Resident Evil 4 (GameCube) review
" Resident Evil 4 "
Resident Evil 4
You're agent Leon Kennedy. Being thrown into a deranged town inhabited by zombie-esque denizens, you're asked to rescue the president's daughter, Ashley. You must do whatever it takes to cross this seemingly impossible hurdle, crushing any and all foes in your path. This will not be some brisk traipse in the park, however, for the enemies that are thrust at you are not without brains and they will employ devious schemes intent on seeing your demise. The evil that lurks behind the face of this operation must be eradicated and this is your job in Resident Evil 4. Brace yourself.
Before you think anything about this game based on the previous iterations in the franchise, bear in mind that this is a completely original, reworked, and more thoroughly satisfying entry that far surpasses it's predecessors and any competitors in it's genre. You need not be a survival horror buff to enjoy the display of finely crafted gunplay and fear factor integrated into this game.
The first notable aspect of the game is the behind the back perspective given to the player. Given a laser light on nearly every firearm, you are able to blast away to your heart's content with utmost accuracy. This combined with the unique view presents an ambitious take on gameplay that is seamlessly blended in and feels silky smooth when controlling. When enemies are flooding in from all around you, that claustrophobic sense of being trapped creates an atmosphere that creates panic, hysteria, and a renewed sense of urgency. The satisfying sensation that ripples throughout your body after you demolish a vicios intruder's head to infinitesimal bits of gore is one that simply has never been matched in all my time of playing video games.
Once you have Ashley by your side, trailing your every step, one would assume that she would a laborious chore that is a never ending nuisance. Well, fret not, for she is actually not that bad and in some parts she'll even give you small hints on puzzles. Keepingher out of harm's way adds a fresh dimension to the game and is one that is not just cliché. If she is killed or is dragged away by an enemy, your mission is over so keeping on eye on her is just as important as watching your own well being.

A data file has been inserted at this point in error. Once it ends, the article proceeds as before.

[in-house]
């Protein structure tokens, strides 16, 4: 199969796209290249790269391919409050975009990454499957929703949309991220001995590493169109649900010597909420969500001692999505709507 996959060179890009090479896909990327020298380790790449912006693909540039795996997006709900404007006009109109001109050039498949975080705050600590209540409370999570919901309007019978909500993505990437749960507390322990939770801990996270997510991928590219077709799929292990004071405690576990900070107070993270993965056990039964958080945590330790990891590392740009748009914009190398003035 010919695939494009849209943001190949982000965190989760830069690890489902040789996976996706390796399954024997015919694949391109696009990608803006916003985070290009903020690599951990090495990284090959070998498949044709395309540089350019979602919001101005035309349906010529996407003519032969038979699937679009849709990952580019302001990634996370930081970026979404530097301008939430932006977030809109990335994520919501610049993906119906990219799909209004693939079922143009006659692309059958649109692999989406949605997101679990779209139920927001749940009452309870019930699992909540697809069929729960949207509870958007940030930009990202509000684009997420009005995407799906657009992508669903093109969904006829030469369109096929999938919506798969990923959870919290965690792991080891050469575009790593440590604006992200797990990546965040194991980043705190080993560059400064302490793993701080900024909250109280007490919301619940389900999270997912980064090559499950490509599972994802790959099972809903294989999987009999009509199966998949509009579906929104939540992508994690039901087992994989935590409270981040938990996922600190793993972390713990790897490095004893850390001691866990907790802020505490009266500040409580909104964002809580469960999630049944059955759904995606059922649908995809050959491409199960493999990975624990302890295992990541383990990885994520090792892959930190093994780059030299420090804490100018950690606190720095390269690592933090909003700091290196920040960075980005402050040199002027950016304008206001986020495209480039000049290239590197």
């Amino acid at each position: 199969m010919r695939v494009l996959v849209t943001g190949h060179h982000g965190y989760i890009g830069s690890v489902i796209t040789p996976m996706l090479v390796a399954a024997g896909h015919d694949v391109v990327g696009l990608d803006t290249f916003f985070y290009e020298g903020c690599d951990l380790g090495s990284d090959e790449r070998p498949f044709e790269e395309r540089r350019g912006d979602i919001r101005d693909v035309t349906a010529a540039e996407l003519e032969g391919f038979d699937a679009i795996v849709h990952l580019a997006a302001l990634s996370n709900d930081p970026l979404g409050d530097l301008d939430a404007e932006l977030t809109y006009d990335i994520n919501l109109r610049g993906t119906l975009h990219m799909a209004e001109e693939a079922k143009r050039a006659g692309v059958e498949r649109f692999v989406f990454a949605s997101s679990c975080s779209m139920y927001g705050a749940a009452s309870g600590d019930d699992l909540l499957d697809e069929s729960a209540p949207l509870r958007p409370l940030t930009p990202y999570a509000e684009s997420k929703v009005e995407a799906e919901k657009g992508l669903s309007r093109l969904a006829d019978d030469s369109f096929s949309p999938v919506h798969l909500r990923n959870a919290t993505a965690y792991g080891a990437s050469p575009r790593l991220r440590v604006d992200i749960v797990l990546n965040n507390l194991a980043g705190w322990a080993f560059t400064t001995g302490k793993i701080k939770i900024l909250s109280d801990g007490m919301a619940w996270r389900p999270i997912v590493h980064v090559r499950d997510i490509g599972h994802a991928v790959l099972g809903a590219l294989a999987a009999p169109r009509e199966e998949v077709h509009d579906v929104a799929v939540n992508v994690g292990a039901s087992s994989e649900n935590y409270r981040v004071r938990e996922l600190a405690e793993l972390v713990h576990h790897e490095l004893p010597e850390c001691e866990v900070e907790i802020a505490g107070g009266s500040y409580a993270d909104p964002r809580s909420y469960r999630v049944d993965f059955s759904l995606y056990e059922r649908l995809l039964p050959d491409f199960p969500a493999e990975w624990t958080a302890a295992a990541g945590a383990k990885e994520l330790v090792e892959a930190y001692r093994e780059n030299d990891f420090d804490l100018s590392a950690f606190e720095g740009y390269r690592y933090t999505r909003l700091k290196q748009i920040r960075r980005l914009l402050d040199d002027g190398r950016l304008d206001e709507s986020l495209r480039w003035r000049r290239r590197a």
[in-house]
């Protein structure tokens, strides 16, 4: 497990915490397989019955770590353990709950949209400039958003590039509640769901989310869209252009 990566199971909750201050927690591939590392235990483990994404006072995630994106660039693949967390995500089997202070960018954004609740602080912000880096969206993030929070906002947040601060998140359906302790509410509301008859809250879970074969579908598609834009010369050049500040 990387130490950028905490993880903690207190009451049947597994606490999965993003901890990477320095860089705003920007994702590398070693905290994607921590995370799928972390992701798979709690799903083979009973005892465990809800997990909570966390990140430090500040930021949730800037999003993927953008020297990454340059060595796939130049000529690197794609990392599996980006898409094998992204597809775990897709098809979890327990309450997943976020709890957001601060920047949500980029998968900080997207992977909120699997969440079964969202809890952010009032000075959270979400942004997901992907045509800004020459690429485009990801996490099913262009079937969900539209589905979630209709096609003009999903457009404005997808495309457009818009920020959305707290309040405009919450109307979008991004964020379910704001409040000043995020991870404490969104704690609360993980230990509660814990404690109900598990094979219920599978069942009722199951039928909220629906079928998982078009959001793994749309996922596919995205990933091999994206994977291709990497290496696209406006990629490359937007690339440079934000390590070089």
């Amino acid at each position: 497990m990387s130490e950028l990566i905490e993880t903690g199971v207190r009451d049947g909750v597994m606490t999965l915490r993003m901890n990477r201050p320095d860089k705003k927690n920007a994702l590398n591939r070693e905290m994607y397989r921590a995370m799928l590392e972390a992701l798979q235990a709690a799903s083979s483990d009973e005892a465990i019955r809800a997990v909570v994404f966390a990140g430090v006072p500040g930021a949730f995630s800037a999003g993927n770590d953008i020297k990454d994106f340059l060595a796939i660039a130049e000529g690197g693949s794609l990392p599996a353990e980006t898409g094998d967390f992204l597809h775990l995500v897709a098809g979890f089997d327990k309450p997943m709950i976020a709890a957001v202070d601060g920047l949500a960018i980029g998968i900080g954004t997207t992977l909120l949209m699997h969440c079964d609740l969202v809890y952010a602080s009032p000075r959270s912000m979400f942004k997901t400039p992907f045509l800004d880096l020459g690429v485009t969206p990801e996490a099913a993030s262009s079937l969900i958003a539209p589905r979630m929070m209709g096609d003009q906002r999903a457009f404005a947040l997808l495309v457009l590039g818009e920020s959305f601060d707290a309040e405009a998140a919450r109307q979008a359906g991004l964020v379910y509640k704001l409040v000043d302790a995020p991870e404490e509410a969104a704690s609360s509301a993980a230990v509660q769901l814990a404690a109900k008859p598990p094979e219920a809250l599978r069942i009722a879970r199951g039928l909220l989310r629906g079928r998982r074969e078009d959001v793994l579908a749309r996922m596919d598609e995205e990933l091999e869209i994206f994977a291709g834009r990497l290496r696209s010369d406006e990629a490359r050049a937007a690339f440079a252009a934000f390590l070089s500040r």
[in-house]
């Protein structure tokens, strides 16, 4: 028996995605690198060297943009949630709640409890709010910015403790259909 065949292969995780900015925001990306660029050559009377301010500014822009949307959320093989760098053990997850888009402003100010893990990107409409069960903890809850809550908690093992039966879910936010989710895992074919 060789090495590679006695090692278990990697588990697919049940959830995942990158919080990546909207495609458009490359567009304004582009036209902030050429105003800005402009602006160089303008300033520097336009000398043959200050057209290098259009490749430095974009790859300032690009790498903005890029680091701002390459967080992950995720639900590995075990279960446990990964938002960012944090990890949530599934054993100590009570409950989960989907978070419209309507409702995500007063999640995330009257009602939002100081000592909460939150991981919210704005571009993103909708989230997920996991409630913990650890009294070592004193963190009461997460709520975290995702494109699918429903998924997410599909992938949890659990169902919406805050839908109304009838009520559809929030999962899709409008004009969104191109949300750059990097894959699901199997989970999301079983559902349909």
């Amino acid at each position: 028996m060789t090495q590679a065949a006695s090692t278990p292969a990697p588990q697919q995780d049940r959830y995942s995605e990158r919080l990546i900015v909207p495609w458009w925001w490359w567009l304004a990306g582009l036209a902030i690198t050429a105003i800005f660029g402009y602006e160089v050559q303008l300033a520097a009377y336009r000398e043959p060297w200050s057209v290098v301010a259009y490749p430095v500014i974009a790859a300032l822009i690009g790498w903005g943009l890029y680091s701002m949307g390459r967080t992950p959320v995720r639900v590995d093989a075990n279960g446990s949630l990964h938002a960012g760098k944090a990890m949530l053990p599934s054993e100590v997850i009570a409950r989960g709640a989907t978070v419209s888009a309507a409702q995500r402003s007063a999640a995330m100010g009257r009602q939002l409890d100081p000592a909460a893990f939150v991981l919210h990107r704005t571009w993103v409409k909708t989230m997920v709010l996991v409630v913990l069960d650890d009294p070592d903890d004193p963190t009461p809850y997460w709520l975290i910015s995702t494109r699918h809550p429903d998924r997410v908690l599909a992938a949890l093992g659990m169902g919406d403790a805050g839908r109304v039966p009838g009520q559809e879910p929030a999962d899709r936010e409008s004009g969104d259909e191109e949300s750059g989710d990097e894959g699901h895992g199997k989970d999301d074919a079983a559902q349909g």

Controlling Resident Evil games are usually a chore. Forget it. I can't even begin to tell you how nice it is to see Capcom finally fix my major gripe. Movements, for the most part, are fluid, and most of all, the actual things you do (shoot your gun, manage your inventory,etc.) are done with relative ease. Leon can now jump through windows, push down ladders and interact with the environment a lot more than usual. What's more, the button to execute these things is simply the A button. Very easy.
While you're traversing the beautifully laid out environments, you must decide which way you want to execute your plan. One is given the option of taking the slightly stealthy approach and using a long-range rifle to down enemies from afar, or going in guns ablaze letting loose on the trigger. The gameplay, if need be, could be summed up in word: Intense. There never is a dull moment found in this gem and it keeps you wondering what will be around the next corner. I highly advise people over the age of seventy to steer clear of this title because of times when you will become close to soiling your pants (or having a heart attack ). Jumping out of my seat after an unsuspecting housewife or messed up man surprised me just as the tension went down occurred an innumerable amount of times. One thing I especially liked was how a well placed shot (say, in the legs) would have an effect on the enemy and cause them to have realistic reactions to it.